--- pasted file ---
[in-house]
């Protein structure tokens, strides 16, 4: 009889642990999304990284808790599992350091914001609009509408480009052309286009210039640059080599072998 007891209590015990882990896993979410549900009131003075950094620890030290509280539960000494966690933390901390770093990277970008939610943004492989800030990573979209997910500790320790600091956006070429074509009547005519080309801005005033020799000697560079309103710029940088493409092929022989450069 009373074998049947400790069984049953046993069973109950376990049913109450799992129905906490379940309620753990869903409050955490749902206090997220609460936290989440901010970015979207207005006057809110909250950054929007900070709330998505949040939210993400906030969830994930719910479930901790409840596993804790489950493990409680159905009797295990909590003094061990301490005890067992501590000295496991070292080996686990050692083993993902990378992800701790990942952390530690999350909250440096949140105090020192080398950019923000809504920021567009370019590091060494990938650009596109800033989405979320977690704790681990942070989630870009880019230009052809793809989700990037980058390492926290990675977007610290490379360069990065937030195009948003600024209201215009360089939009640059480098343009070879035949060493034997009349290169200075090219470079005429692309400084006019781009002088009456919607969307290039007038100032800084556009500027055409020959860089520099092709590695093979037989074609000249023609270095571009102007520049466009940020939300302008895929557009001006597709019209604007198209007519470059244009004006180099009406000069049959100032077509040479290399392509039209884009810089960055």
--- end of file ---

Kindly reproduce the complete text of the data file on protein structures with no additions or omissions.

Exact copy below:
[in-house]
């Protein structure tokens, strides 16, 4: 009889642990999304990284808790599992350091914001609009509408480009052309286009210039640059080599072998 007891209590015990882990896993979410549900009131003075950094620890030290509280539960000494966690933390901390770093990277970008939610943004492989800030990573979209997910500790320790600091956006070429074509009547005519080309801005005033020799000697560079309103710029940088493409092929022989450069 009373074998049947400790069984049953046993069973109950376990049913109450799992129905906490379940309620753990869903409050955490749902206090997220609460936290989440901010970015979207207005006057809110909250950054929007900070709330998505949040939210993400906030969830994930719910479930901790409840596993804790489950493990409680159905009797295990909590003094061990301490005890067992501590000295496991070292080996686990050692083993993902990378992800701790990942952390530690999350909250440096949140105090020192080398950019923000809504920021567009370019590091060494990938650009596109800033989405979320977690704790681990942070989630870009880019230009052809793809989700990037980058390492926290990675977007610290490379360069990065937030195009948003600024209201215009360089939009640059480098343009070879035949060493034997009349290169200075090219470079005429692309400084006019781009002088009456919607969307290039007038100032800084556009500027055409020959860089520099092709590695093979037989074609000249023609270095571009102007520049466009940020939300302008895929557009001006597709019209604007198209007519470059244009004006180099009406000069049959100032077509040479290399392509039209884009810089960055």